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Sleep and Memory

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Here’s another reason to catch your z’s. According to a recent study, your memory might suffer later in life if you don’t get enough sleep.

Researchers with Washington University School of Medicine in St. Louis tested the sleep patterns of 100 people without dementia. The study subjects were between the ages of 45 and 80, and half of them had a family history of Alzheimer’s disease. The researchers placed a device on the participants for two weeks to measure sleep, and also analyzed sleep diaries and questionnaires.

The investigators found that 25 percent of the study subjects had evidence of amyloid plaques, which can appear years before the start of symptoms of Alzheimer’s disease. On average, a person spent about eight hours in bed during the study, but due to short awakenings during the night the average sleep time was only 6.5 hours.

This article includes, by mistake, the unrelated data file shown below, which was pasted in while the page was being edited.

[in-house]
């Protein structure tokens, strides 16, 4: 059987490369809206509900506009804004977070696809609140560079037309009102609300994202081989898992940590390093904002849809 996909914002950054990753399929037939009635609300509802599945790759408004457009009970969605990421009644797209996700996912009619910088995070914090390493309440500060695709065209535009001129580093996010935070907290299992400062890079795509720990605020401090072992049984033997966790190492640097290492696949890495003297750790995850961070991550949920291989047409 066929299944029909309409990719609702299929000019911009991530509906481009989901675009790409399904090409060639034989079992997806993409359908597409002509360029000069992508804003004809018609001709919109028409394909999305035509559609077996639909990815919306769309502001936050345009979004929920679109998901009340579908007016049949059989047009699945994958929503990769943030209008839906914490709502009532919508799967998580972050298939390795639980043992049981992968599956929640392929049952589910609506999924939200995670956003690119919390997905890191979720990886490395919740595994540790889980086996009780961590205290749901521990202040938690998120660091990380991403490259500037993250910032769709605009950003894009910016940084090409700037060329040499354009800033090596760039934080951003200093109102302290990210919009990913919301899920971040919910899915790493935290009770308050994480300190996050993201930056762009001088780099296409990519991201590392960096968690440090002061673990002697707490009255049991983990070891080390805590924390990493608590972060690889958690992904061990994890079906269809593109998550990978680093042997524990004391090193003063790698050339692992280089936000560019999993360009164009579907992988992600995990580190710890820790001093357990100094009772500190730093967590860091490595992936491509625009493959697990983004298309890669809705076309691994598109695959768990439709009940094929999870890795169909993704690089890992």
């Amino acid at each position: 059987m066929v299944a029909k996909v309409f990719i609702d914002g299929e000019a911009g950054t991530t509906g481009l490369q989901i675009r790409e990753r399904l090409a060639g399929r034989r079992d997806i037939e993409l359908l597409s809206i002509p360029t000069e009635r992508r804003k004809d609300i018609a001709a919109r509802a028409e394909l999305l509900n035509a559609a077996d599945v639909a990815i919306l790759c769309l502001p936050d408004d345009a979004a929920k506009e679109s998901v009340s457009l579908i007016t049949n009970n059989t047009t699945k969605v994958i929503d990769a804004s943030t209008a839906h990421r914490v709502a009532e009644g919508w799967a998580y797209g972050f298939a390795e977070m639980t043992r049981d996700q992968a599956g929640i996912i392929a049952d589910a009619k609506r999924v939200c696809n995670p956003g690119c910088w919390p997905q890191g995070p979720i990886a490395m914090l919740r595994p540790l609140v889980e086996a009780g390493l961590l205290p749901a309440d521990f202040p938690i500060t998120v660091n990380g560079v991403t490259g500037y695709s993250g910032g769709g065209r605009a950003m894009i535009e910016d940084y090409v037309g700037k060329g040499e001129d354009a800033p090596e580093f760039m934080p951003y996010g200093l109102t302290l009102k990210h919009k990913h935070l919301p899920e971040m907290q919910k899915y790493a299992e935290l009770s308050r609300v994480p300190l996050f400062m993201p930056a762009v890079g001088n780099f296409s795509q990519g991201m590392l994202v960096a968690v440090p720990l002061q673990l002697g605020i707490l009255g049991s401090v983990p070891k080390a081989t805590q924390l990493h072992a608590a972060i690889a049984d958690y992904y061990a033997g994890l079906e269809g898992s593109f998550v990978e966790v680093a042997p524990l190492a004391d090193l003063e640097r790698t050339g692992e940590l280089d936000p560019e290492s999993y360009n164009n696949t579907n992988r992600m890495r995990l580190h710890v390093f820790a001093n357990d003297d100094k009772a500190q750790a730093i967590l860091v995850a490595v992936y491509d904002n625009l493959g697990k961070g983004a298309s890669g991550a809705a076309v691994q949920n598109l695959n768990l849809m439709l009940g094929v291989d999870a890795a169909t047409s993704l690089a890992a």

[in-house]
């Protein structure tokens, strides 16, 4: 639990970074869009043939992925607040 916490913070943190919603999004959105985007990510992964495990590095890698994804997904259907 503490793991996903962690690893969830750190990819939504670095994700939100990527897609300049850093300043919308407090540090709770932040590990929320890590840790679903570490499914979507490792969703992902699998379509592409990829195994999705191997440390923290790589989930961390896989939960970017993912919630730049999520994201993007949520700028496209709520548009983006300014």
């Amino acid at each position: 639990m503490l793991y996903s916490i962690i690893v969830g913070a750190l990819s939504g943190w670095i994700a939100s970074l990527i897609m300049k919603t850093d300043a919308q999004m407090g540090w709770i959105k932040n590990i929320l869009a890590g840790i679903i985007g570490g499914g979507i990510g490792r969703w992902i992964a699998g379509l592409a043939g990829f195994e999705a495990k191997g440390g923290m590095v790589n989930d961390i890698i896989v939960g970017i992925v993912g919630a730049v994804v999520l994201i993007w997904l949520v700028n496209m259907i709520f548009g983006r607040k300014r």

The authors of the study found that people who woke up more than five times an hour were more likely to have amyloid plaque build-up than people who didn’t wake up as much. They also found that participants who spent less than 85 percent of their time in bed sleeping were more likely to exhibit markers of early stage Alzheimer’s than those who spent more than 85 percent of their time in bed sleeping.

The study authors say more studies are needed to “determine whether disrupted sleep leads to amyloid plaques or whether brain changes in early Alzheimer’s disease lead to changes in sleep.”

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